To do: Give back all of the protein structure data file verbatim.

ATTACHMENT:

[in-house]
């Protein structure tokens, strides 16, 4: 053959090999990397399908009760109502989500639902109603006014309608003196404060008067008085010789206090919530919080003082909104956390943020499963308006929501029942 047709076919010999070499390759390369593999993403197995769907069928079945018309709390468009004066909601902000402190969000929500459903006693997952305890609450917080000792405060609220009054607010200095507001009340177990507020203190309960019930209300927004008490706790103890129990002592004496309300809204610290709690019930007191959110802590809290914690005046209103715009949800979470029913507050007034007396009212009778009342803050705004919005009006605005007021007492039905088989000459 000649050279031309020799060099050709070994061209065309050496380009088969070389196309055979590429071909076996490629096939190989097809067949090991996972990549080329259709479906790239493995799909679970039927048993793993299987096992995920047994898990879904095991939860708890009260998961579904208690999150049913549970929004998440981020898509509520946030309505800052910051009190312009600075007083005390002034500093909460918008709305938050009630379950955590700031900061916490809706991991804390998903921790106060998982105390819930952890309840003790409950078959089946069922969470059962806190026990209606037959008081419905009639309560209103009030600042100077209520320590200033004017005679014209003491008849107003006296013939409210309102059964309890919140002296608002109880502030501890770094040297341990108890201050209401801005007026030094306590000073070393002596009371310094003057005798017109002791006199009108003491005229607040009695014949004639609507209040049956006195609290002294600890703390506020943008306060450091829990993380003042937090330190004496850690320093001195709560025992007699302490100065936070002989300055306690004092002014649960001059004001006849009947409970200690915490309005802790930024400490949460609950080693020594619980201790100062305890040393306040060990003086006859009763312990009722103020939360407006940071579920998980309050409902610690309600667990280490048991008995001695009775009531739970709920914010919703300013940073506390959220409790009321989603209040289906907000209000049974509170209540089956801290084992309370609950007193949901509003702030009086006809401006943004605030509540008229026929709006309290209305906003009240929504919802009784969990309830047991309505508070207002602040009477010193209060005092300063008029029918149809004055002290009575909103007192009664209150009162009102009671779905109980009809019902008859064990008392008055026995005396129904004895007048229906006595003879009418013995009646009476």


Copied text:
[in-house]
């Protein structure tokens, strides 16, 4: 053959090999990397399908009760109502989500639902109603006014309608003196404060008067008085010789206090919530919080003082909104956390943020499963308006929501029942 047709076919010999070499390759390369593999993403197995769907069928079945018309709390468009004066909601902000402190969000929500459903006693997952305890609450917080000792405060609220009054607010200095507001009340177990507020203190309960019930209300927004008490706790103890129990002592004496309300809204610290709690019930007191959110802590809290914690005046209103715009949800979470029913507050007034007396009212009778009342803050705004919005009006605005007021007492039905088989000459 000649050279031309020799060099050709070994061209065309050496380009088969070389196309055979590429071909076996490629096939190989097809067949090991996972990549080329259709479906790239493995799909679970039927048993793993299987096992995920047994898990879904095991939860708890009260998961579904208690999150049913549970929004998440981020898509509520946030309505800052910051009190312009600075007083005390002034500093909460918008709305938050009630379950955590700031900061916490809706991991804390998903921790106060998982105390819930952890309840003790409950078959089946069922969470059962806190026990209606037959008081419905009639309560209103009030600042100077209520320590200033004017005679014209003491008849107003006296013939409210309102059964309890919140002296608002109880502030501890770094040297341990108890201050209401801005007026030094306590000073070393002596009371310094003057005798017109002791006199009108003491005229607040009695014949004639609507209040049956006195609290002294600890703390506020943008306060450091829990993380003042937090330190004496850690320093001195709560025992007699302490100065936070002989300055306690004092002014649960001059004001006849009947409970200690915490309005802790930024400490949460609950080693020594619980201790100062305890040393306040060990003086006859009763312990009722103020939360407006940071579920998980309050409902610690309600667990280490048991008995001695009775009531739970709920914010919703300013940073506390959220409790009321989603209040289906907000209000049974509170209540089956801290084992309370609950007193949901509003702030009086006809401006943004605030509540008229026929709006309290209305906003009240929504919802009784969990309830047991309505508070207002602040009477010193209060005092300063008029029918149809004055002290009575909103007192009664209150009162009102009671779905109980009809019902008859064990008392008055026995005396129904004895007048229906006595003879009418013995009646009476």